A FEW FACTS:
La Paz is the capital of Bolivia which is a land locked country next to Peru in South America. It is one of the poorest South American countries but this I no way detracts from its charm as a country to visit.
Strangely in La Paz the wealthier you are the closer to the bottom of the valley in La Paz is where you live. The poorer people live higher up the mountain sides and so get the best views, I'm not sure why this is whether they were closer to the river initially or what but I found it quite odd.
LA PAZ AT LAST:
The first view of the city of La Paz is breath taking. Quite literally as it is about 4,000m (12,008 ft) high and is the world's highest capital city I believe. It is built in the valleys surrounded by hills within a huge valley in the mountains. To get from one part to another requires driving up and down twisting roads and hairpin bends with deep drops down the sides. As we went from one side El Alto to the area of our hotel we passed a big garden cemetery which ran round a strange clay eroded mountain. It was strangely beautiful with lawns and flower gardens curling round this strange mountain. We did arrive safely and decided as we were quite exhausted that we would eat in at the hotel that night and just relax and unpack in our room until dinner.
The next day we had a tour of the Moon valley which is a park in a valley within the city of La Paz which is strangely eroded because it is clay rock. It gets its name as the eroded rocks look a bit like the surface of the moon or so they say. They have carved steps and made a circular path through the area so that you get a really good look at all the rock formations. They also have an odd looking rabbit with a long tail a bit like a squirrel’s tail. We were lucky enough to see one perched on a rock but it didn’t run off so we were not able to see the long tail. I wanted to clap my hands so that it might hop off but I wasn’t allowed to by my husband. It was rather like a wild rabbit, sort of brownish in colour but larger than British wild rabbits.
THE WITCHES' MARKET:
After the Moon valley we went to the old part of La Paz to visit some of the colonial streets with balconies which were quite narrow and rather European looking. We also walked to the Witch’s market where you could buy any variety of herbs, potions and strange looking objects including llama foetuses which are supposed to cure ills. I was rather concerned about these foetuses but apparently the llamas abort them and they are collected up for this purpose – I was afraid that they were encouraged to abort them. I am not sure how much they sell but it has become a must for every tourist to visit. After our experience of the witch doctor and the museum at Huata Hatta we were beginning to be able to recognise some of the bits and pieces and understood more of what this market is actually about. Following this we continued through to a more traditional market which sold alpaca wool items, bowler hats and other typically Bolivian souvenirs at incredibly low prices.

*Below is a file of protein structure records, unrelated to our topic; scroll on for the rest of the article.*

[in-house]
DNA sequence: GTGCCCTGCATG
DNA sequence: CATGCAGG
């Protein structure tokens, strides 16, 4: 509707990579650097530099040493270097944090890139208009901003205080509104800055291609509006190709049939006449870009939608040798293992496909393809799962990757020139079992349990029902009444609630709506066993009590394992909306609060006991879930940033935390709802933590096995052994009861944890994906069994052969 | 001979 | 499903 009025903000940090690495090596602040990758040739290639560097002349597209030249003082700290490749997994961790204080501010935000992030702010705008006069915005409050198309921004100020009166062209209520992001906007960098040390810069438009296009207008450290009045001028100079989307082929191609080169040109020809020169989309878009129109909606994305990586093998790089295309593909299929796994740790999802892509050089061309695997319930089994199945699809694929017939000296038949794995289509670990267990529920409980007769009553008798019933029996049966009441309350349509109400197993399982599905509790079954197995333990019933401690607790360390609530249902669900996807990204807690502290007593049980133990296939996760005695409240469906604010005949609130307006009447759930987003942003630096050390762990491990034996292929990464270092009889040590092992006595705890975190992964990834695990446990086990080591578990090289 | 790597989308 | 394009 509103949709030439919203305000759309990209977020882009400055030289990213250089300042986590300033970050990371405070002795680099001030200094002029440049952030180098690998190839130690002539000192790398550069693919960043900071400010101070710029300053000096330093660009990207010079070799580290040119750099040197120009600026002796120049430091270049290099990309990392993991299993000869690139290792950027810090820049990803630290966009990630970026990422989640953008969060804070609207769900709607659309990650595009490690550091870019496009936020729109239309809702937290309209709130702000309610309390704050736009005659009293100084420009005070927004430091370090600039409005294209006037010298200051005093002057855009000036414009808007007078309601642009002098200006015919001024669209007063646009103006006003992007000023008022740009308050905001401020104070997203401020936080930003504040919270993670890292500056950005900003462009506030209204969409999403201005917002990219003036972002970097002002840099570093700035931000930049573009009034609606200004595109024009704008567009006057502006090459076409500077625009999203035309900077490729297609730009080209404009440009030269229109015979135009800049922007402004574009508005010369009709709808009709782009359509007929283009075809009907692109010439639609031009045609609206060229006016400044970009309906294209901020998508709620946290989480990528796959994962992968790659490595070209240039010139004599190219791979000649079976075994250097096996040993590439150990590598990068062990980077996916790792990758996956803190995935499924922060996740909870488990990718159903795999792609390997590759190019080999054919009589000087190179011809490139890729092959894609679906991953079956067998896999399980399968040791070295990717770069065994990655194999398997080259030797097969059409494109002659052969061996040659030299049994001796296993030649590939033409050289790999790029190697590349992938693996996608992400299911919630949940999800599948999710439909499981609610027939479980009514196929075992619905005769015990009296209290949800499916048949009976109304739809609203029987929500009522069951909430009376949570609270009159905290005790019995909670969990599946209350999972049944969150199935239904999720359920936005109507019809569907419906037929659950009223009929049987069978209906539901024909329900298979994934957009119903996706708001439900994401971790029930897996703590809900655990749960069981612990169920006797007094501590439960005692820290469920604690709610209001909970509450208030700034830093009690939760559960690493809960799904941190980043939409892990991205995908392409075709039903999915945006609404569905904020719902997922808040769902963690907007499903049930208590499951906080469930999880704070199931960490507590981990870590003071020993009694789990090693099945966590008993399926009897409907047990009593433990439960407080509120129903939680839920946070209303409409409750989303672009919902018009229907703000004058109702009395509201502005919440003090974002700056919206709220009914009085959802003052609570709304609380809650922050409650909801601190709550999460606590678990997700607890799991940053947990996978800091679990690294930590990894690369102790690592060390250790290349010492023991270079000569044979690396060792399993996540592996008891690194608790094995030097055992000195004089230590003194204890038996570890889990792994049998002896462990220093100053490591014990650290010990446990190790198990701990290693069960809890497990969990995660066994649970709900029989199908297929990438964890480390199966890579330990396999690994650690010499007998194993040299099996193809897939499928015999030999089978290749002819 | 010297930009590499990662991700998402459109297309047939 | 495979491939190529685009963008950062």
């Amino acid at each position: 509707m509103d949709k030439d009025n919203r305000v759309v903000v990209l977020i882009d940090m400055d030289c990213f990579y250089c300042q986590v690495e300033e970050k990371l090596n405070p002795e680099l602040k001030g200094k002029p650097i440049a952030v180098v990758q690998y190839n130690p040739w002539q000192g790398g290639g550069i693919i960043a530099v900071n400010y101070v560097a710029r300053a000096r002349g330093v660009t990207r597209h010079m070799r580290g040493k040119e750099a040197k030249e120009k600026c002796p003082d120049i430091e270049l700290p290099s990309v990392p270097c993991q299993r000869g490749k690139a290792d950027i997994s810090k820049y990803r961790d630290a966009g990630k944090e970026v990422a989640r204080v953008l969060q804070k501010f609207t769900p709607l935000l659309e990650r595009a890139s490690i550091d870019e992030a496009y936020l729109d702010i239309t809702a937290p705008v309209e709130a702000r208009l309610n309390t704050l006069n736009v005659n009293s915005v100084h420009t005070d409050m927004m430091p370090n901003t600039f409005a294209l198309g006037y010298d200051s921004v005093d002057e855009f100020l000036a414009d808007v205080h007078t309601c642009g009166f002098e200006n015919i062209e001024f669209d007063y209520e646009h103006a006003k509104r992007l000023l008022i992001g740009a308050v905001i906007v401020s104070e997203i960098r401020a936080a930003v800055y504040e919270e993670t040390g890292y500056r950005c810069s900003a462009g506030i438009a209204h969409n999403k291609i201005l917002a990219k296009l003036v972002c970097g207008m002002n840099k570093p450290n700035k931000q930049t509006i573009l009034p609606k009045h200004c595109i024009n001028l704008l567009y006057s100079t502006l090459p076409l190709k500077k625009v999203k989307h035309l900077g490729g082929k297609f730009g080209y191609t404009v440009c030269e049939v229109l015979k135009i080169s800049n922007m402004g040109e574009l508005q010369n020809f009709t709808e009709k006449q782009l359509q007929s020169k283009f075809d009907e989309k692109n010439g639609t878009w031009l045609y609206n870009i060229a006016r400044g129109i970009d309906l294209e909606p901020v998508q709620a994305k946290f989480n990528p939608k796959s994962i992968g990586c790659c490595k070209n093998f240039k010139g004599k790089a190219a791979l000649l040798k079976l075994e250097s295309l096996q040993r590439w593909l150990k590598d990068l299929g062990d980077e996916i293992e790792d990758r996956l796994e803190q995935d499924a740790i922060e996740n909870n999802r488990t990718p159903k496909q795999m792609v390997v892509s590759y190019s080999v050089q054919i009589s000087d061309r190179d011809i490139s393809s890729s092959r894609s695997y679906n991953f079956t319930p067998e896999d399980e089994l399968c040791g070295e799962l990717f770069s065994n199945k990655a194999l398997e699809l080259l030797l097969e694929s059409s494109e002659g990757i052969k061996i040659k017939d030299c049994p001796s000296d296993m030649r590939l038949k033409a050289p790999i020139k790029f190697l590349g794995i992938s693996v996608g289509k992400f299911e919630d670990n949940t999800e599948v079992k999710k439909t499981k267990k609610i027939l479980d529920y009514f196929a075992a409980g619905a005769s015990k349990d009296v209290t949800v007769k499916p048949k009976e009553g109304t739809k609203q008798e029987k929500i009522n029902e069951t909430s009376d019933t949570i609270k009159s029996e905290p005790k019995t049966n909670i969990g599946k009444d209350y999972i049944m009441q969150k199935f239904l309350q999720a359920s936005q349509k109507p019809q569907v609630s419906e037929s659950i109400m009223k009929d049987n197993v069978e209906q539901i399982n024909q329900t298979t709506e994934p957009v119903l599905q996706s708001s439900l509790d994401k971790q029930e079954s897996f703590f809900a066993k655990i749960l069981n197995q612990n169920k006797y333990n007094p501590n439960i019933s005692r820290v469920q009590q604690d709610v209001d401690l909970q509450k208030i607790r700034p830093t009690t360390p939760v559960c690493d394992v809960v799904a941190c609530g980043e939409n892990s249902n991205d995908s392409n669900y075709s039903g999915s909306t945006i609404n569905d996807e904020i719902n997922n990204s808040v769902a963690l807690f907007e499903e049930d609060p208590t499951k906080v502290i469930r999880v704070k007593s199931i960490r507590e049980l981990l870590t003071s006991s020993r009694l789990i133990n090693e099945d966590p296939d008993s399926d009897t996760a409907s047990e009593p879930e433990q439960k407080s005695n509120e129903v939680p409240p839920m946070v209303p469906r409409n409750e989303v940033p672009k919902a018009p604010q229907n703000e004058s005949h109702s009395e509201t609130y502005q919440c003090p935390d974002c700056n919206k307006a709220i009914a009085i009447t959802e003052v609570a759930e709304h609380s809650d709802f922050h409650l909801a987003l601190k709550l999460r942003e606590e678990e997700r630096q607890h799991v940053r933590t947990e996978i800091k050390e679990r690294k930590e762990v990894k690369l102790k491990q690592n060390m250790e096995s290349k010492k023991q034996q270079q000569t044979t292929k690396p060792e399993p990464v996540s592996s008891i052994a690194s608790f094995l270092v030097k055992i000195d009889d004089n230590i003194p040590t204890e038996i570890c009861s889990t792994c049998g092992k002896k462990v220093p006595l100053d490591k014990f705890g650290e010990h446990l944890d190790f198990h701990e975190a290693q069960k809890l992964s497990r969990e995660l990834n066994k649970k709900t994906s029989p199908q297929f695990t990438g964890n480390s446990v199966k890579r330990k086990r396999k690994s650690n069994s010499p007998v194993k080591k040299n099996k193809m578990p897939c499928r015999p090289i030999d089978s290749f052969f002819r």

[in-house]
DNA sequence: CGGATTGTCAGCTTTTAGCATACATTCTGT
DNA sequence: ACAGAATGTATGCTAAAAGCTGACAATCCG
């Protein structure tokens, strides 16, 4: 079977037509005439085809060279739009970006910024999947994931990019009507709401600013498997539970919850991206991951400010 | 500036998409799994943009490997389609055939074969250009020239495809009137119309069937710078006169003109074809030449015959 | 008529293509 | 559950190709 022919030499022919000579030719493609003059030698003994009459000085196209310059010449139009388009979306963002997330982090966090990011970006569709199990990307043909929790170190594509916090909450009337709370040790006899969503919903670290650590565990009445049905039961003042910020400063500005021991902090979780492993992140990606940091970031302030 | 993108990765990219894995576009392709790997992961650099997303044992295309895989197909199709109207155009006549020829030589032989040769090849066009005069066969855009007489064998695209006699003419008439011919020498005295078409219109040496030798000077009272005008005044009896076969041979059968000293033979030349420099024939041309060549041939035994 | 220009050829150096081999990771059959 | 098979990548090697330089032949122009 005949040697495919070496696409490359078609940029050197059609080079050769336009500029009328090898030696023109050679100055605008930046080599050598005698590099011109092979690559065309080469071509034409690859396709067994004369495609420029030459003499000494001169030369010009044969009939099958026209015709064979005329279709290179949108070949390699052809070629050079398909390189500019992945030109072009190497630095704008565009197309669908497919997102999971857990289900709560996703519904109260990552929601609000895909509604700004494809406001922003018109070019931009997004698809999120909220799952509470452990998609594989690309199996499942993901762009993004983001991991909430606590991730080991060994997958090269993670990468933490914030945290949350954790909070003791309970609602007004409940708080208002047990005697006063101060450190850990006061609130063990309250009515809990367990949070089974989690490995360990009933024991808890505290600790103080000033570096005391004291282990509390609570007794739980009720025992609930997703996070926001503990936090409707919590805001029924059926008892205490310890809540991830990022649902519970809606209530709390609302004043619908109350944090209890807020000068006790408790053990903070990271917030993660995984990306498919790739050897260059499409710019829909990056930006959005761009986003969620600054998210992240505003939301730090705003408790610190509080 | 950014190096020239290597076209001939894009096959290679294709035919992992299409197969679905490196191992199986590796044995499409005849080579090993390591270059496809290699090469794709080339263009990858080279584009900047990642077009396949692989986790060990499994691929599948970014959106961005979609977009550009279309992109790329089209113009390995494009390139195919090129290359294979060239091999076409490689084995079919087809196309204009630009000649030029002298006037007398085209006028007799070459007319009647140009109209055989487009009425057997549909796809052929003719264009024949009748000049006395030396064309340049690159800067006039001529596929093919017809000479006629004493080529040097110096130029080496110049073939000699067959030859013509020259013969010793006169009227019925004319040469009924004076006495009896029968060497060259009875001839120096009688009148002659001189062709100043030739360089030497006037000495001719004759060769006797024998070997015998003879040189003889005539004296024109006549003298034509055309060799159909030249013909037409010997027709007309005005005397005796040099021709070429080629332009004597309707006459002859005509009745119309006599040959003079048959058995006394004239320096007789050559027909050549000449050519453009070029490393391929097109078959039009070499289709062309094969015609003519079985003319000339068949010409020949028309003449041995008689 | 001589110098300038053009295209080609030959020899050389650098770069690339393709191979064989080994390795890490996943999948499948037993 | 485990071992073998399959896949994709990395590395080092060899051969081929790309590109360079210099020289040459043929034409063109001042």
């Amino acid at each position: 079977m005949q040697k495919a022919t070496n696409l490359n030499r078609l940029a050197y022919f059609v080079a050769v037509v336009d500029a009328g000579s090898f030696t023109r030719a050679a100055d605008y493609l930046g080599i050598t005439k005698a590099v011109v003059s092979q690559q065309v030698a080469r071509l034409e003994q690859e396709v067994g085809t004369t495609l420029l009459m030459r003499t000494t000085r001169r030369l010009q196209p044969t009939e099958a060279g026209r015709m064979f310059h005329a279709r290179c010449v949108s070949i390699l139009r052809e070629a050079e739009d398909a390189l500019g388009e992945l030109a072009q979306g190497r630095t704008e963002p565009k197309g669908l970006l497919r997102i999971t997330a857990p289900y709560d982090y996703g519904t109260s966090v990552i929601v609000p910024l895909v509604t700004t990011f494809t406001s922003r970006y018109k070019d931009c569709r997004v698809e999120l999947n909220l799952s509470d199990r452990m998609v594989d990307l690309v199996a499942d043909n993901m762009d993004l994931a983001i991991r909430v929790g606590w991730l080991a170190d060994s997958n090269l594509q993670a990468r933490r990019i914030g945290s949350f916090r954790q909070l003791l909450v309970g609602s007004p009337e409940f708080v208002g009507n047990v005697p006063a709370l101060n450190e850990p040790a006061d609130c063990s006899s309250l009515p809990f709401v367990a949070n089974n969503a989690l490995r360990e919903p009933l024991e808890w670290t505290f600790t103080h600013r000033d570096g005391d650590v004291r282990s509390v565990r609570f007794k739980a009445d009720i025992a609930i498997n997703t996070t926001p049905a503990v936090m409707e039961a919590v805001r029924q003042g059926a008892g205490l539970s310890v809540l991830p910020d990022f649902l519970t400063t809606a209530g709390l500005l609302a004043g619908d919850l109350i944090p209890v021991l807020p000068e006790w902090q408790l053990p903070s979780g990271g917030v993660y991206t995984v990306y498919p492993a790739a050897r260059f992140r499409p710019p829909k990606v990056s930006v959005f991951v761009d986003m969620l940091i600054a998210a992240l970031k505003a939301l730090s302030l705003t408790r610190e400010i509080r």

We decided that we would like to walk from here towards the main square where the demonstration was taking place as it was supposed to be a peaceful demonstration in favour of the government and more like a party. A group of four of us went down. There were people everywhere dressed in local traditional costumes, groups from different villages dressed in similar style carrying placards and playing instruments and dancing. On the steps around the square were many local people and a few foreigners watching the procession of these marchers around the square and then down one of the side streets. The president sat on a balcony overlooking the whole performance. It was chaos but in a strange sort of way quite organised. People were selling food and drinks as well as propaganda posters; some were lying at the edges of the streets sleeping or were just sitting quietly while in the square this huge throng of dancing singing people snaked its way round. The side streets around the square were also full of people but they were just milling around have marched or waiting their turn. There was no violence at all and nobody gave us a second glance. Once you were a block away from the square everything was as usual except you heard the occasional firecracker let off which made you jump.
We enjoyed La Paz and found it an amazing city. The views of the whole city valley from the view points are stunning. I don’t think there is another city that can compare to the beauty of the city as a whole. In part there are obviously nicer areas in other cities and there are definitely cities that have more interesting things to see but the spectacle of the city as a whole looking from outside it truly an amazing sight.
Although Bolivia is a very poor country we found the people very pleasant and welcoming and never felt uncomfortable anywhere. We were at a high altitude for the entire time so it did make everything a bit of an effort and it certainly made me want to eat less but it did not restrict us much. La Paz is a fascinating place and the fact that the city is spread across mountains gives you the most amazing views as you enter the city and also from viewpoints within the city. It is noisy, busy, a bit grubby in places and very chaotic but it seems to work and there is always something to see that is different from ladies in bowler hats to dried llama fetuses and much in between. Food and souvenirs were very cheap, I'm not sure on the price of our hotel as were on a tour with it included - we were supposed to stay in a hotel on the main square but because of the demonstrations we were moved to the Radisson further away from the area of activity.
Thanks for reading and hope it has been of interest to you. This review reflects my experience and time in La Paz and as such does not cover all possibilities in La Paz.